Price Summary – what’s happened to energy prices over the last 4 years?

As we are all currently facing having to pay double what we used to pay for our business electricity and business gas, we have put together a very quick bite-sized summary of what has happened and what have been the main influencers over the last 4 years.

2019 – 2020: Prices dropped as most of the world was in lockdown during 2020 due to COVID pandemic and demand reduced massively. None of the usual supply and demand models were relevant and we had way too much gas stored and with industry locked down demand fell sharply.

2020 – 2021: Prices started to rise as the world started to wake back up after lock down measures were eased and all of a sudden demand started to outstrip supply and our storage levels were massively depleted. The energy market was just not quick enough to wake back up to meet pre-COVID demand and it put a massive strain on supply.

2021 – 2022: Russia did the unthinkable and invaded Ukraine in September 2022. Just after this they cut off the gas supply to Europe and created the start of the worldwide Energy Price Crisis. We bounced from COVID straight into the energy price crisis.

2022 – 2023: Prices started to stabilise by late 2022 and early part of 2023, as Europe started to get its gas from alternative sources. The issue we were having was meeting high winter demand in the autumn of 2022 and also trying to build stock to take them through into the following winter. This trend continued into the early part of 2023 and May 2023 saw the market drop to the lowest point buoyed with lower demand and a very good level of LNG shipments hitting European shores to help build stocks.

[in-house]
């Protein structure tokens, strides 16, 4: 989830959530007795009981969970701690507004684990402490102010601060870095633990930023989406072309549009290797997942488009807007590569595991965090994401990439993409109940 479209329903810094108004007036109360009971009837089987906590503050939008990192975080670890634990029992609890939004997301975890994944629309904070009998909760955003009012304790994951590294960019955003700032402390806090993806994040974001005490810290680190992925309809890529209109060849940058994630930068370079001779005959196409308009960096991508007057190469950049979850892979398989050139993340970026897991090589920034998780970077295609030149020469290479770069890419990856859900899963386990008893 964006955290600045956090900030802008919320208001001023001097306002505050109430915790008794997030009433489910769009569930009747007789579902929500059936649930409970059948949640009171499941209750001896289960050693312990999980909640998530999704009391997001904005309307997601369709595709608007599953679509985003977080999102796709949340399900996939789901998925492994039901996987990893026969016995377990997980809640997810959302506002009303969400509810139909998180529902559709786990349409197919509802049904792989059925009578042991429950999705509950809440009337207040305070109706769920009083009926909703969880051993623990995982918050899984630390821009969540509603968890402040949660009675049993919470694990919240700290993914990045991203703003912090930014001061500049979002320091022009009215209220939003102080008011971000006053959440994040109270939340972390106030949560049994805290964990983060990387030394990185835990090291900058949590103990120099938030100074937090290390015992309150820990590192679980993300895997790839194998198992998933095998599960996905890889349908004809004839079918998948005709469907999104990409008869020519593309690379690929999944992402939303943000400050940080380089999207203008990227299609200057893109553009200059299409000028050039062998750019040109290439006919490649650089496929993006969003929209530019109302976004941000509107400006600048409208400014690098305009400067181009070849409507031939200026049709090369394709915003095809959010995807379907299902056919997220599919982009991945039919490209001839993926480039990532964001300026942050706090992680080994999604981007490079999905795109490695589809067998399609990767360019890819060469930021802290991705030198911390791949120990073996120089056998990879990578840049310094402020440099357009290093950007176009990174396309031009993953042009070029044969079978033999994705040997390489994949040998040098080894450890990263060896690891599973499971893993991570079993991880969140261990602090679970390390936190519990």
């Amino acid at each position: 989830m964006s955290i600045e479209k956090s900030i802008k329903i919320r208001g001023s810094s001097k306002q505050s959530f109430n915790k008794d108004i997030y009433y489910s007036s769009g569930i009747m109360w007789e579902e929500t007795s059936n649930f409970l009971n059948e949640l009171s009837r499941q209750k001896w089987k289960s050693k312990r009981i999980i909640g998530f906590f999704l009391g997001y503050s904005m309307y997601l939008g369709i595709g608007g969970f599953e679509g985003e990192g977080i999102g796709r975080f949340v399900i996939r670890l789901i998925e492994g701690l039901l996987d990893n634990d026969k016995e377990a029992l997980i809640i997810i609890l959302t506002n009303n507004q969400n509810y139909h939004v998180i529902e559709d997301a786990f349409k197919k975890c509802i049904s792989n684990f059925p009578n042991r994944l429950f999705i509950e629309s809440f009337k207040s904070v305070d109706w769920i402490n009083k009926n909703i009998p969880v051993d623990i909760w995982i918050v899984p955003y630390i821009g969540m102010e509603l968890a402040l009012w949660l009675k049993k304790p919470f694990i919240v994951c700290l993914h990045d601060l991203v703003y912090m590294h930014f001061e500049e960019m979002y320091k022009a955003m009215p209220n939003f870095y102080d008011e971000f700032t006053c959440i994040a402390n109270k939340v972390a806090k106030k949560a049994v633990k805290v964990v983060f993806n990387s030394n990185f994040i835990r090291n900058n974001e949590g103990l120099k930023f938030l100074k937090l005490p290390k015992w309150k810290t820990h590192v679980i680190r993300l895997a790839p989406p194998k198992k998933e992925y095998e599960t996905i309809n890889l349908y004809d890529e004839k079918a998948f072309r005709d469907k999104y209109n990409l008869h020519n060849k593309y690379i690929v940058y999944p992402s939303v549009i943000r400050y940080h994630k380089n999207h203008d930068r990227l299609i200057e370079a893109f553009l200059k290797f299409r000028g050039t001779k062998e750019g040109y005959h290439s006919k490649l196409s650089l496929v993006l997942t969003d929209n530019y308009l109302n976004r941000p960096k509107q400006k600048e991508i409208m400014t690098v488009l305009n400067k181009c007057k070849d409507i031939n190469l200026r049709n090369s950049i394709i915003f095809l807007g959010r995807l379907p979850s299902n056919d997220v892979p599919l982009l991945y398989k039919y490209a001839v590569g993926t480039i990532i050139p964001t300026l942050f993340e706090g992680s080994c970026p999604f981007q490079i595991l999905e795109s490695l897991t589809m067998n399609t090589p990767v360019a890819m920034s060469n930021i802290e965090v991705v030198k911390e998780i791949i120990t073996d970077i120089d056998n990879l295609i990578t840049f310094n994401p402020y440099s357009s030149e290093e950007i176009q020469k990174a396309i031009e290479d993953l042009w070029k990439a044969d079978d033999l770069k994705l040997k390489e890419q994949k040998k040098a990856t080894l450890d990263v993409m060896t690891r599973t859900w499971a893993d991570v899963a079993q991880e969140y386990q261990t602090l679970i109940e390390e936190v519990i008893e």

At the time of writing (23/08/2023), we are starting to see prices go back up again as we await news on Australian LNG producer going on strike. Experts say this will account for a 10% shortfall of global LNG shipments if the strike happens.

Fortunately European gas storage is above 90% for the first time in years and the strike affects will only be felt in short term prompt pricing (at the moment).

The prompt/short term price is the most volatile price and can be the most expensive to purchase on the wholesale market. It basically reacts to what is happening today or tomorrow. If there is a short term supply issue, we can see some huge rises on the prompt market.

This is why we always advise our customers to agree contracts at least 30 days before the end of their fixed term. If you leave it late you risk seeing much high rates born from the prompt price.

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We produce an easy to understand price trends report every Monday morning. You can see this report by clicking here.

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